Advanced Policing Techniques for the Board Game "Letters from Whitechapel"

Provides a set of functions to make tracking the hidden movements of the 'Jack' player easier. By tracking every possible path Jack might have traveled from the point of the initial murder including special movement such as through alleyways and via carriages, the police can more accurately narrow the field of their search. Additionally, by tracking all possible hideouts from round to round, rounds 3 and 4 should have a vastly reduced field of search.


A set of functions for tracking the hidden movement of 'Jack' in the board game Letters from Whitechapel by Fantasy Flight Games

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Why do I want this?

There are many reasons you may want to install this package.

  • You've played the game Letters from Whitechapel not as Jack and you've realized how incredibly broken the game is for the policemen if Jack is even halfway competent.
  • You've played the game Letters from Whitechapel as Jack and want to learn how to make your play even more nefarious.
  • You desire advanced policing tools to help narrow down your search and level the playing field against insidious serial killers.
  • Your thirst for justice leads you to install anything that promises to help get it.
  • You saw my amazing Shiny app and wanted the package for yourself.
  • You're a little confused and think this will help you make delicious sliders (sorry, that's White Castle).

Install it!

#Install the latest version from GitHub
#devtools::install_github("bmewing/whitechapelR")

Usage

This package contains a number of functions which, when used together, allow you to map out all the possible places where Jack might be and narrow your field of search.

Initialize a round

Each round you must indicated where the first murder occurred. This is done with the start_round() function which takes as it's only argument the space(s) of the murder. The result needs to be peserved.

paths = start_round(64)

Track Jack's movement

As Jack moves, you'll need to monitor where he might possibly be. There are two functions which help with this, take_a_step and take_a_carriage (which is a wrapper for take_a_step). Taking a step requires that we provide the list of all possible paths taken up to this point and which graph Jack is currently using. By default, he uses the roads graph but when using a lantern he uses the alley graph. These are both included in the package by default.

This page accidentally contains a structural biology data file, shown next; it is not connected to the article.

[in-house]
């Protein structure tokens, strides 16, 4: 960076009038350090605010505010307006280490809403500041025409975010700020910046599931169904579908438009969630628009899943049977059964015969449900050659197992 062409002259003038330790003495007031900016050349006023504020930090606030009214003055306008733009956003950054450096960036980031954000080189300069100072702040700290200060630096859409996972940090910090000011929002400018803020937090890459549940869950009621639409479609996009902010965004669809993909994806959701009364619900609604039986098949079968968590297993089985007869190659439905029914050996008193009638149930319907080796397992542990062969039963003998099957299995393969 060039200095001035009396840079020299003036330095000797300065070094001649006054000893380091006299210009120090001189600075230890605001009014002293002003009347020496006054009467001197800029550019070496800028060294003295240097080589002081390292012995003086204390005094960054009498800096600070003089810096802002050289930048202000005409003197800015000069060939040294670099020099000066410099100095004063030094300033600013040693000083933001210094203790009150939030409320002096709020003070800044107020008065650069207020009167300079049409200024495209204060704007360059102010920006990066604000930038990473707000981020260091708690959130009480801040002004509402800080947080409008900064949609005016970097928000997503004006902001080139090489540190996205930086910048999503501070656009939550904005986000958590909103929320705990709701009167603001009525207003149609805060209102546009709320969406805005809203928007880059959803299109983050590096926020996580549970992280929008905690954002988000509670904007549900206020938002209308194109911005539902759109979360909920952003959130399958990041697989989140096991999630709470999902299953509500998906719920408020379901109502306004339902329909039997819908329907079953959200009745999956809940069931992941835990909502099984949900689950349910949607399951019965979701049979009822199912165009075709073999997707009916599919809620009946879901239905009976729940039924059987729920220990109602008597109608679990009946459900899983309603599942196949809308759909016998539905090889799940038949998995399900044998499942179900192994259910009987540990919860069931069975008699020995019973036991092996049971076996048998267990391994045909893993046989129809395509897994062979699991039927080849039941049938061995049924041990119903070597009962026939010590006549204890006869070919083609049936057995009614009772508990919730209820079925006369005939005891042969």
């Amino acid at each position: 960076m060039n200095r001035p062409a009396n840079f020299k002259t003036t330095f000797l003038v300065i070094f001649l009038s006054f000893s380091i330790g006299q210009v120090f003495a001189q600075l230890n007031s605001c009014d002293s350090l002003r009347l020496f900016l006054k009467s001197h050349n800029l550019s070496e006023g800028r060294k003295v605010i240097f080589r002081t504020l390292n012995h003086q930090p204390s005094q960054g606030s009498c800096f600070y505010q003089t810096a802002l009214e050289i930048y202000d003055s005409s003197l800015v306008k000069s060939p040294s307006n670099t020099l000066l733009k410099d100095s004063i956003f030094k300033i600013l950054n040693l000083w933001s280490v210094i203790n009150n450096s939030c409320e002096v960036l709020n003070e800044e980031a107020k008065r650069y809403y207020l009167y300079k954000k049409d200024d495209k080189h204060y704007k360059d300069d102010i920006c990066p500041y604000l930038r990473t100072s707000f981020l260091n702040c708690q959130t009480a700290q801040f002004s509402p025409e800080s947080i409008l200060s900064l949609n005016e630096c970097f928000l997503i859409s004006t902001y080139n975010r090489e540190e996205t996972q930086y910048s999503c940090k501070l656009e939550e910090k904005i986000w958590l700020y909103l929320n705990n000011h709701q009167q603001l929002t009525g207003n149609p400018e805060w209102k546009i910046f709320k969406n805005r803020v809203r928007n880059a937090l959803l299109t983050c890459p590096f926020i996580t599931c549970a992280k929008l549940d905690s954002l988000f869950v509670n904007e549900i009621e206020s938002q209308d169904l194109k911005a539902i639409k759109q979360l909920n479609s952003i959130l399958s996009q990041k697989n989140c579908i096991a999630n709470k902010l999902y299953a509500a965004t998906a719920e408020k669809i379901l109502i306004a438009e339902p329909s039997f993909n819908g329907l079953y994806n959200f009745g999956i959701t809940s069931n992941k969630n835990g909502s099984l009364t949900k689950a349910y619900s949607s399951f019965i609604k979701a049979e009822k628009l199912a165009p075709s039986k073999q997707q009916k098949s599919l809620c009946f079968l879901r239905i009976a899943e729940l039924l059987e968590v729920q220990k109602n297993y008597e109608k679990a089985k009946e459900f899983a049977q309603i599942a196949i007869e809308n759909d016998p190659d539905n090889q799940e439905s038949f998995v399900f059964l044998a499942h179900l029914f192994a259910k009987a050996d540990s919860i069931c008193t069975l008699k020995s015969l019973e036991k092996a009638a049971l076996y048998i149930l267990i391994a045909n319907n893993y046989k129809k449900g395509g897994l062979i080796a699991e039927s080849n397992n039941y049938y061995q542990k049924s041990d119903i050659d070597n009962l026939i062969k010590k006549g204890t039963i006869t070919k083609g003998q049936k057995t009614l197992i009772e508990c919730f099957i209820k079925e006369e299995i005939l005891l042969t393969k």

#if taking a normal step
paths = take_a_step(paths,roads)
 
#if taking a latern special movement
# paths = take_a_step(paths,alley)

Additionally, you may specify via a list of blocked nodes where Jack cannot move due to being blocked by a policeman. Note, policemen cannot block alley movement but this is not hardcoded into the function, so you could possibly mess up your information at this point.

#if policemen are blocking the road between 50 and 31 as well as between 30 and 13
# paths = take_a_step(paths,roads,list(c(50,31),c(30,13)))

Taking a carriage can only be over roads and is never blocked by policemen so it is a simple wrapper for taking two steps with the added functionality of following the rule where Jack cannot end his movement on the space where he began it.

# paths = take_a_carriage(paths)

Looking for clues

As a policeman searching for clues, you want to be able to modify possible paths based on the evidence you aquire. This is done with the inspect_space function. It requires the list of all possible paths, the space(s) inspected and a boolean indicating what was found. Because of the exhaustive nature of the methods here, not finding anything can still be incredibly informative.

#if no clue was found
paths = inspect_space(paths,c(50,30),FALSE)
paths = inspect_space(paths,64,TRUE)

It should be pointed out that the algorithms assume you never make mistakes. Finding a clue simply eliminates all paths which do not contain that number. If you input a space which Jack could never have visited and indicate you found a clue there, the path set will be reduced to 0 and you'll have no information from which to work. There is no undo function here.

Ending a round

Once Jack has (irritatingly) successfully made it their hideout, you want to track which spaces are candidates and improve that information over time. This is done with the end_round function. By storing the endpoints of all possible paths in a variable (say hideouts), future rounds can use the intersection of these endpoints and previous information to, hopefully, reduce the possible spaces to a manageable number.

# at the end of the first round
hideouts = end_round(paths)
 
# at the end of subsequent rounds
# hidouts = end_round(paths,hideouts)

Visualizing Jack's movement

The final utility to mention here is the show_board funtion which produces an igraph representation of the game board with the appropriately numbered nodes in their identical positions. Nodes are colored based on the proportion of possible paths which flow through them (key areas to focus on) and can also highlight where hideouts might be.

show_board(paths,hideouts,roads,alley,node_locations)

News

whitechapelR 0.3.0

  • Fixed a rules bug with carriage movement, now it cannot end on the space where it started

whitechapelR 0.2.2

  • Fixed a bug with the plotting function when passing in hideouts

whitechapelR 0.2.1

  • Added examples to every function.

whitechapelR 0.2.0

  • Initial release to CRAN

Reference manual

It appears you don't have a PDF plugin for this browser. You can click here to download the reference manual.

install.packages("whitechapelR")

0.3.0 by Mark Ewing, 5 months ago


Browse source code at https://github.com/cran/whitechapelR


Authors: Mark Ewing [aut, cre]


Documentation:   PDF Manual  


MIT + file LICENSE license


Imports plyr, igraph

Suggests covr, testthat


See at CRAN